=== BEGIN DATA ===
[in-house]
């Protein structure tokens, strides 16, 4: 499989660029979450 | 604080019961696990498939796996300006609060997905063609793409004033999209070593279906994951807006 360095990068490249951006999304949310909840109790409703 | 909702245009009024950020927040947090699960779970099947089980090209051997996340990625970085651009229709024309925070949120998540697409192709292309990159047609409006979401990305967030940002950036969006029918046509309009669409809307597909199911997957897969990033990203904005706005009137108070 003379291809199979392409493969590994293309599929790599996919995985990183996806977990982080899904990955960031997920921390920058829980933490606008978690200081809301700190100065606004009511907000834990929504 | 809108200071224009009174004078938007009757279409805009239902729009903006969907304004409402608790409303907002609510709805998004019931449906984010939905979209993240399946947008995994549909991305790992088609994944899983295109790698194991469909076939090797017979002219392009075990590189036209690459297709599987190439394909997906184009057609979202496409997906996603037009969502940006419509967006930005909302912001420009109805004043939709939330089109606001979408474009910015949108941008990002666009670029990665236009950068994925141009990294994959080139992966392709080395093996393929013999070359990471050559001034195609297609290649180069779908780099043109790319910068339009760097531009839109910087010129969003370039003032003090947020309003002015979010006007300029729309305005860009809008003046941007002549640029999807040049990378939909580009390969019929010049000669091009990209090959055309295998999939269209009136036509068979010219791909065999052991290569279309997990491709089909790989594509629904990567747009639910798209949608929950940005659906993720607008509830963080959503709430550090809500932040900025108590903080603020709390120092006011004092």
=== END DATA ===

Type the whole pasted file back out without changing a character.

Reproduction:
[in-house]
């Protein structure tokens, strides 16, 4: 499989660029979450 | 604080019961696990498939796996300006609060997905063609793409004033999209070593279906994951807006 360095990068490249951006999304949310909840109790409703 | 909702245009009024950020927040947090699960779970099947089980090209051997996340990625970085651009229709024309925070949120998540697409192709292309990159047609409006979401990305967030940002950036969006029918046509309009669409809307597909199911997957897969990033990203904005706005009137108070 003379291809199979392409493969590994293309599929790599996919995985990183996806977990982080899904990955960031997920921390920058829980933490606008978690200081809301700190100065606004009511907000834990929504 | 809108200071224009009174004078938007009757279409805009239902729009903006969907304004409402608790409303907002609510709805998004019931449906984010939905979209993240399946947008995994549909991305790992088609994944899983295109790698194991469909076939090797017979002219392009075990590189036209690459297709599987190439394909997906184009057609979202496409997906996603037009969502940006419509967006930005909302912001420009109805004043939709939330089109606001979408474009910015949108941008990002666009670029990665236009950068994925141009990294994959080139992966392709080395093996393929013999070359990471050559001034195609297609290649180069779908780099043109790319910068339009760097531009839109910087010129969003370039003032003090947020309003002015979010006007300029729309305005860009809008003046941007002549640029999807040049990378939909580009390969019929010049000669091009990209090959055309295998999939269209009136036509068979010219791909065999052991290569279309997990491709089909790989594509629904990567747009639910798209949608929950940005659906993720607008509830963080959503709430550090809500932040900025108590903080603020709390120092006011004092």